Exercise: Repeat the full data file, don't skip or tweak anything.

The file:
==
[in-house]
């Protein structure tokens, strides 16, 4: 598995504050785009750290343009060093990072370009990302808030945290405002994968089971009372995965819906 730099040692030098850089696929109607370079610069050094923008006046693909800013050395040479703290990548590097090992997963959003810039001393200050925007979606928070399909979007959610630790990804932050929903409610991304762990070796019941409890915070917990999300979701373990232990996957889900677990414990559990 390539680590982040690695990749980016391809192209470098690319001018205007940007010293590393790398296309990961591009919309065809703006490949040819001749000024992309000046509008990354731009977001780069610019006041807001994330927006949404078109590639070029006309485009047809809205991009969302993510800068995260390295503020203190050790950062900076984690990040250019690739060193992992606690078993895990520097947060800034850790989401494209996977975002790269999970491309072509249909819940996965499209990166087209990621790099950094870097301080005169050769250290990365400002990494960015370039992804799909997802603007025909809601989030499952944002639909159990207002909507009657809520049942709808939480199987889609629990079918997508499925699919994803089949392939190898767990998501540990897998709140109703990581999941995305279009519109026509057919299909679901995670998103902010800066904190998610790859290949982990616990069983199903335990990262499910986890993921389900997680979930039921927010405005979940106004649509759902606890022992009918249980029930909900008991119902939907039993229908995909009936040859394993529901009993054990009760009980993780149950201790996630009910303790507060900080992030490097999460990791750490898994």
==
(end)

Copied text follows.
[in-house]
């Protein structure tokens, strides 16, 4: 598995504050785009750290343009060093990072370009990302808030945290405002994968089971009372995965819906 730099040692030098850089696929109607370079610069050094923008006046693909800013050395040479703290990548590097090992997963959003810039001393200050925007979606928070399909979007959610630790990804932050929903409610991304762990070796019941409890915070917990999300979701373990232990996957889900677990414990559990 390539680590982040690695990749980016391809192209470098690319001018205007940007010293590393790398296309990961591009919309065809703006490949040819001749000024992309000046509008990354731009977001780069610019006041807001994330927006949404078109590639070029006309485009047809809205991009969302993510800068995260390295503020203190050790950062900076984690990040250019690739060193992992606690078993895990520097947060800034850790989401494209996977975002790269999970491309072509249909819940996965499209990166087209990621790099950094870097301080005169050769250290990365400002990494960015370039992804799909997802603007025909809601989030499952944002639909159990207002909507009657809520049942709808939480199987889609629990079918997508499925699919994803089949392939190898767990998501540990897998709140109703990581999941995305279009519109026509057919299909679901995670998103902010800066904190998610790859290949982990616990069983199903335990990262499910986890993921389900997680979930039921927010405005979940106004649509759902606890022992009918249980029930909900008991119902939907039993229908995909009936040859394993529901009993054990009760009980993780149950201790996630009910303790507060900080992030490097999460990791750490898994």